The anti-proliferative activity of ursolic acid has been reported in a wide variety of cancer cell lines. The esters inhibited the growth of several lung, colon, breast and renal cancers, melanoma and leukemia cell lines with GI50 values based on sulforhodamine B (SRB) assay of between 1.2 and 11 micro M.
Ursolic acid may also affect migration and colony formation by cancer cells. We used clonogenic assays to assess effects of cranberry constituents on tumor colony formation over a 2 week period, showing that ursolic acid and cranberry proanthocyanidins separately inhibited tumor colony formation in a dose-dependent manner in HT-29 and HCT116 colon tumor models.
The ursolic acid and cranberry proanthocyanidins both induced apoptosis, as detected by DNA fragmentation, but the effect varied with cell line. Both compounds caused a dose-dependent induction of apoptosis in HT-29 cells, whereas in the HCT116 cells, ursolic acid effectively induced apoptosis, but the proanthocyanidins had a weaker effect. Complementary effects of these compounds are likely to play a role in decreased tumor cell proliferation.
Most of the existing bioactivity studies on ursolic acid examine the activity of purified ursolic acid, either isolated from a plant or commercially obtained. The anti-inflammatory actions of pentacyclic triterpenoids are well known and structure-activity relationships have been reviewed. For ursolic acid, several studies report anti-inflammatory activities in vivo, primarily observing reduced inflammation in mouse-ear edema models.
The effects of ursolic acid on proinflammatory pathways observed in vitro include inhibition of COX-2 catalyzed prostaglandin biosynthesis. Ursolic acid inhibited COX-2 transcription in a human mammary oncogenic epithelial cell line (184B5/HER) and the observed suppression of gene expression involved the protein kinase C signal transduction pathway.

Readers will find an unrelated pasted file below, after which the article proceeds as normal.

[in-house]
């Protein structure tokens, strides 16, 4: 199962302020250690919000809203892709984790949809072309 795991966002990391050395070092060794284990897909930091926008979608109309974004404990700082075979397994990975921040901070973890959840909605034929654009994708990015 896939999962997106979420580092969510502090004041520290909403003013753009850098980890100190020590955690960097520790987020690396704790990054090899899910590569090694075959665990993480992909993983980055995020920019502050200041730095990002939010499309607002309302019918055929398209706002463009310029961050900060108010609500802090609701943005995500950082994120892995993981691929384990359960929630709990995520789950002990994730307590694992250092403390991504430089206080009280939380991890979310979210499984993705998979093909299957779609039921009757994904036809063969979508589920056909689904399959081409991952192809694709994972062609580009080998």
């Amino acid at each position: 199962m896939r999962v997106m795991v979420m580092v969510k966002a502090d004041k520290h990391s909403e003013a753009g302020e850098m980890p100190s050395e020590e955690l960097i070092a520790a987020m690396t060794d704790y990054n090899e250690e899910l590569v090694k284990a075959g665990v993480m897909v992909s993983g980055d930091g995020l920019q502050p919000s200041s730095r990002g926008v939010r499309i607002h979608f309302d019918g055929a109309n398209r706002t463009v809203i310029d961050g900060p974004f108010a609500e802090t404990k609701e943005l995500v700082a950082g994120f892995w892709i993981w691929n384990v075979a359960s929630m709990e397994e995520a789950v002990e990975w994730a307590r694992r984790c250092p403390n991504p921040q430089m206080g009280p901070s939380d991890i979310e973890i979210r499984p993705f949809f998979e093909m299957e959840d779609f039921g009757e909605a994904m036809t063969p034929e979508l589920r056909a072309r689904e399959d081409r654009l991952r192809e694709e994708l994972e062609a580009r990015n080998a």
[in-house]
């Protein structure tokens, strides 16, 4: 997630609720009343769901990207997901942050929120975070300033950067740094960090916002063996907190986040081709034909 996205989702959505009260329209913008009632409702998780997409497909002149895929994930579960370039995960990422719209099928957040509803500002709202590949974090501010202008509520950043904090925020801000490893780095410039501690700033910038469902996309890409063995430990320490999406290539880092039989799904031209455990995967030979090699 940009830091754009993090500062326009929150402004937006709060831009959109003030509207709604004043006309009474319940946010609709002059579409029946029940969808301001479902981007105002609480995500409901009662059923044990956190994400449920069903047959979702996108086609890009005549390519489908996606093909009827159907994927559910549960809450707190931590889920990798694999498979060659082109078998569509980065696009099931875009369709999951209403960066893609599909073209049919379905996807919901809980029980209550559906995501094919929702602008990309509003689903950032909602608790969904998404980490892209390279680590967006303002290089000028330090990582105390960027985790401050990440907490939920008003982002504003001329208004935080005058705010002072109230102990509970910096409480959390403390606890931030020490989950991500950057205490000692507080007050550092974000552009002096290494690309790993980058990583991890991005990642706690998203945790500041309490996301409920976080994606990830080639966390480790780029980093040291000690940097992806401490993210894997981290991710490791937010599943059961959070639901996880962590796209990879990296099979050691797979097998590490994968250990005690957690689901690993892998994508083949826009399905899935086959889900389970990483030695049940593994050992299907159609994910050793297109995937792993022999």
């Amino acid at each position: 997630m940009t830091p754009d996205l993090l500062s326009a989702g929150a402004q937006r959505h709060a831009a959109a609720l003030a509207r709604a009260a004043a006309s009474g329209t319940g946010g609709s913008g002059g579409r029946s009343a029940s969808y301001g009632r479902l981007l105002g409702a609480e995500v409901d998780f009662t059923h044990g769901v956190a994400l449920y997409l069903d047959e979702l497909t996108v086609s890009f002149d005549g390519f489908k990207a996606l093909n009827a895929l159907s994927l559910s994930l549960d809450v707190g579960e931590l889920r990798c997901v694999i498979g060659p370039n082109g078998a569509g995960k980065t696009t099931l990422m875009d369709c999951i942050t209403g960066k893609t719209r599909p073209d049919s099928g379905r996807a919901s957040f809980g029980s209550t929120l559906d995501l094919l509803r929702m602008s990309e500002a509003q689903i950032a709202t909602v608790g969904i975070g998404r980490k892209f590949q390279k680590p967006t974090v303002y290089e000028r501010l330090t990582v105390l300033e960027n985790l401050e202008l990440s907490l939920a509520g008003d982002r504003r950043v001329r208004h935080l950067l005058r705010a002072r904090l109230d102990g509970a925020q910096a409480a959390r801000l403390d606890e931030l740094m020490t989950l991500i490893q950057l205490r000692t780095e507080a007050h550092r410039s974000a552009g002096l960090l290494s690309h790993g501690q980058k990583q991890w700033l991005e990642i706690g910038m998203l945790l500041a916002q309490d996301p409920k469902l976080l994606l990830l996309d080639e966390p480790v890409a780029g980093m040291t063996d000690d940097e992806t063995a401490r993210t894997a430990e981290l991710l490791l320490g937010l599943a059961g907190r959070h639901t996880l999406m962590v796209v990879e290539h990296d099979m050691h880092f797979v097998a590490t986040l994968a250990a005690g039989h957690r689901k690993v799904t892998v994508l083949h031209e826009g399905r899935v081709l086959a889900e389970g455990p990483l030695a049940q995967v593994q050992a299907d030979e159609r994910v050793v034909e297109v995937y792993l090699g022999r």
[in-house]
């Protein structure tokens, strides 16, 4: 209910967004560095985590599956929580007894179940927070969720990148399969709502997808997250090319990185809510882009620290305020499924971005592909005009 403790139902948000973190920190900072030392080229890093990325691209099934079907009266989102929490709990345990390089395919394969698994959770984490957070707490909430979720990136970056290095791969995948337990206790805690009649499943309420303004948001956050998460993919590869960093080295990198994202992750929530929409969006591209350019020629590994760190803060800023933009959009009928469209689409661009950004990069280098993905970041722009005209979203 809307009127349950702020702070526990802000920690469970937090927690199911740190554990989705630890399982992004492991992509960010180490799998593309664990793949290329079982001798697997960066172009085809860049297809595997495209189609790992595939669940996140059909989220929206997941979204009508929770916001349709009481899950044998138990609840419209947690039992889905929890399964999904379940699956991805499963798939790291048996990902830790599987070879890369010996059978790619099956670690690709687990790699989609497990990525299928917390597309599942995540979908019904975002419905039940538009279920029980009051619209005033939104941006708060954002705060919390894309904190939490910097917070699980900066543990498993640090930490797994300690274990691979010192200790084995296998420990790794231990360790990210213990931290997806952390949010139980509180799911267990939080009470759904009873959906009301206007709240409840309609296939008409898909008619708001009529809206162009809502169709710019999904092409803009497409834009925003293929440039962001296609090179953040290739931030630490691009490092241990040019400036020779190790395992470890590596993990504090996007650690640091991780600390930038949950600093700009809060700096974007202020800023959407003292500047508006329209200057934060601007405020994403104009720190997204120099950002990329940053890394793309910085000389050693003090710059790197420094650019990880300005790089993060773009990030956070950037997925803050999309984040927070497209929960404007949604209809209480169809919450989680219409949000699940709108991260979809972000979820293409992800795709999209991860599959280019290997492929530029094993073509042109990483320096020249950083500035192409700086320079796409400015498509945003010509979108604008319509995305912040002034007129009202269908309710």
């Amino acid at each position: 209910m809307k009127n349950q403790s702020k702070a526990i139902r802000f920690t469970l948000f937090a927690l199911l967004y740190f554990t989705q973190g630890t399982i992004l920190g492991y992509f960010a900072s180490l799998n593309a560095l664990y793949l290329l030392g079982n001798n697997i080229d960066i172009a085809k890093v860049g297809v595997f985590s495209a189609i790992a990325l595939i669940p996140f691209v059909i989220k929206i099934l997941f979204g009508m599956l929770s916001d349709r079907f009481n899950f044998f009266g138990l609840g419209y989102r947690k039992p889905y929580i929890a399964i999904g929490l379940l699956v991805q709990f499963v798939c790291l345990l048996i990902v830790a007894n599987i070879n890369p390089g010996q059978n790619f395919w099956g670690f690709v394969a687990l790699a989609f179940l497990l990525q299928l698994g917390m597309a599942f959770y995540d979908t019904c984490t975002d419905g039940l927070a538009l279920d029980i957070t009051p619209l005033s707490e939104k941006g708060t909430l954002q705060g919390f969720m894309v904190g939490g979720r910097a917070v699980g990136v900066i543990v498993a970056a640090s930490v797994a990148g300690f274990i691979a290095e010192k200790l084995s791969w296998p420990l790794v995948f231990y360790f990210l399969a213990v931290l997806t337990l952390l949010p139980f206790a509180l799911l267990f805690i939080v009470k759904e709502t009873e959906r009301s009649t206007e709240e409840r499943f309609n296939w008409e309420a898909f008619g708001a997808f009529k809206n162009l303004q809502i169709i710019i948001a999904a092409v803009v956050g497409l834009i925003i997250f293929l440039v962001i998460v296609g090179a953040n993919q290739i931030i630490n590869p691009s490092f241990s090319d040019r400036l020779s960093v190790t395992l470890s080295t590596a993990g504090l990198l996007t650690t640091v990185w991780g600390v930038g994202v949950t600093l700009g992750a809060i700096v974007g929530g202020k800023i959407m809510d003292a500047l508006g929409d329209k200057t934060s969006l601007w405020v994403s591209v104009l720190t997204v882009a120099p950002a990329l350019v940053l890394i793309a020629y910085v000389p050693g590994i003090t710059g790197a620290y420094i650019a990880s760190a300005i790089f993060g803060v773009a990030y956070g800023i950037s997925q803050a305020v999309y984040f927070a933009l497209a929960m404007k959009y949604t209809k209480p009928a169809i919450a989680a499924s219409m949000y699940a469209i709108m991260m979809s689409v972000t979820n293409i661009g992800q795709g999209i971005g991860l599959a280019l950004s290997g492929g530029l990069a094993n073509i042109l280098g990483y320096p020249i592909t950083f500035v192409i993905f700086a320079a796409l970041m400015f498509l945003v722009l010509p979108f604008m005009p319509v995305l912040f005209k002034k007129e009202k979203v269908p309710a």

Recently, cranberry extracts were evaluated for their anti-inflammatory activity, and a methanol-soluble extract was found to inhibit the activity of COX-2 at 50 micro g/mL based on measuring conversion of arachidonic acid to prostaglandin E2. The most active subfraction in this investigation, which inhibited COX-2 activity by 85% at a concentration of 10 μg/mL, was analyzed by LC-MS and found to contain ursolic acid and its hydroxycinnamate esters. The methanol fraction and active subfractions also inhibited the TNF-induced activation of NF-κB in Jurkat cells as well as NF-κB transcription in human T lymphocytes.
Other possible anti-inflammatory mechanisms for ursolic acid include induction of NF-KB mediated expression of inducible nitric oxide synthase (iNOS) and TNF-alpha in macrophages, implying a possible anti-carcinogenic mechanism involving enhanced NO production.
Cranberry extracts were also evaluated for iNOS activity in RAW 264.7 mouse macrophages. However, the extracts had no effect on iNOS activity at concentrations of 100 micro g/mL or less. Despite its being recognized as an anti-inflammatory, ursolic acid has received relatively little attention as a functional food factor. Data on in vivo anti-cancer effects are quite scarce and most involve mouse paw edema models.
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1. Intravenous injections and hormonal activity
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